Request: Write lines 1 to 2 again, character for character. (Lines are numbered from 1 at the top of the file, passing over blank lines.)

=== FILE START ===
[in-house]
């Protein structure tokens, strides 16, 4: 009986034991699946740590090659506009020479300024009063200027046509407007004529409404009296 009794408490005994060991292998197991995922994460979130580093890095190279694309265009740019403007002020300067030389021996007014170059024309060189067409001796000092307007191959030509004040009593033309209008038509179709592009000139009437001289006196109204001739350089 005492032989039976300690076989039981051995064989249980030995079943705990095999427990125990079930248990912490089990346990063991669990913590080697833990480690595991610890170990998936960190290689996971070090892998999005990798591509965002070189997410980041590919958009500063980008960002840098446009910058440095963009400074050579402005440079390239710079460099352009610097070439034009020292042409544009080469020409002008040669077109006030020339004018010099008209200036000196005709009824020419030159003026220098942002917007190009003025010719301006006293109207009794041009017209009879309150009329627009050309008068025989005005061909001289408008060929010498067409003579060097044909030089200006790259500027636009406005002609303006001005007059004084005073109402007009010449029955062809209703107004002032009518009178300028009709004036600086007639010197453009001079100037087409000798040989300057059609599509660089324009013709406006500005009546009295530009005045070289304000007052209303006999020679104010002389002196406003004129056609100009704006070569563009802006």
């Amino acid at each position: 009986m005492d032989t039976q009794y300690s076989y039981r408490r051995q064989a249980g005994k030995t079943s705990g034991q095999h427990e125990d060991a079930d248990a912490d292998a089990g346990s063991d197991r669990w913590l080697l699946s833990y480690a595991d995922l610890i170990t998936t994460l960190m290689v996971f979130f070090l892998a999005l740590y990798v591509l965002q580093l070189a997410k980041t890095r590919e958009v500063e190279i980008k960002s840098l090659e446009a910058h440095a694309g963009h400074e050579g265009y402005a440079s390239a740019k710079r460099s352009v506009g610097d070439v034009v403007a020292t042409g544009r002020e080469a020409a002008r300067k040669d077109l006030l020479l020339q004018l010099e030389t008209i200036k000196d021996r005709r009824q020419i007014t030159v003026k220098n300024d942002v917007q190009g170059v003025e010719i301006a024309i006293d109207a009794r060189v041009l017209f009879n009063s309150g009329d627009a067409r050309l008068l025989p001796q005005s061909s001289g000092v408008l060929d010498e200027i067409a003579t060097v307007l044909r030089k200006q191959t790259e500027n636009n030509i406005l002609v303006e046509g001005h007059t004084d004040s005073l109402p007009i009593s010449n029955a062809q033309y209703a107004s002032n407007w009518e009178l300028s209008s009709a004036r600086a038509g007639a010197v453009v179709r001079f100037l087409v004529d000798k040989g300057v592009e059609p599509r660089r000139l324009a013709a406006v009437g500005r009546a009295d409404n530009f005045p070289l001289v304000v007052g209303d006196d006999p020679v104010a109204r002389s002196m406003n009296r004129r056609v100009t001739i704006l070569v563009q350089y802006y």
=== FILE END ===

[in-house]
């Protein structure tokens, strides 16, 4: 009986034991699946740590090659506009020479300024009063200027046509407007004529409404009296 009794408490005994060991292998197991995922994460979130580093890095190279694309265009740019403007002020300067030389021996007014170059024309060189067409001796000092307007191959030509004040009593033309209008038509179709592009000139009437001289006196109204001739350089 005492032989039976300690076989039981051995064989249980030995079943705990095999427990125990079930248990912490089990346990063991669990913590080697833990480690595991610890170990998936960190290689996971070090892998999005990798591509965002070189997410980041590919958009500063980008960002840098446009910058440095963009400074050579402005440079390239710079460099352009610097070439034009020292042409544009080469020409002008040669077109006030020339004018010099008209200036000196005709009824020419030159003026220098942002917007190009003025010719301006006293109207009794041009017209009879309150009329627009050309008068025989005005061909001289408008060929010498067409003579060097044909030089200006790259500027636009406005002609303006001005007059004084005073109402007009010449029955062809209703107004002032009518009178300028009709004036600086007639010197453009001079100037087409000798040989300057059609599509660089324009013709406006500005009546009295530009005045070289304000007052209303006999020679104010002389002196406003004129056609100009704006070569563009802006």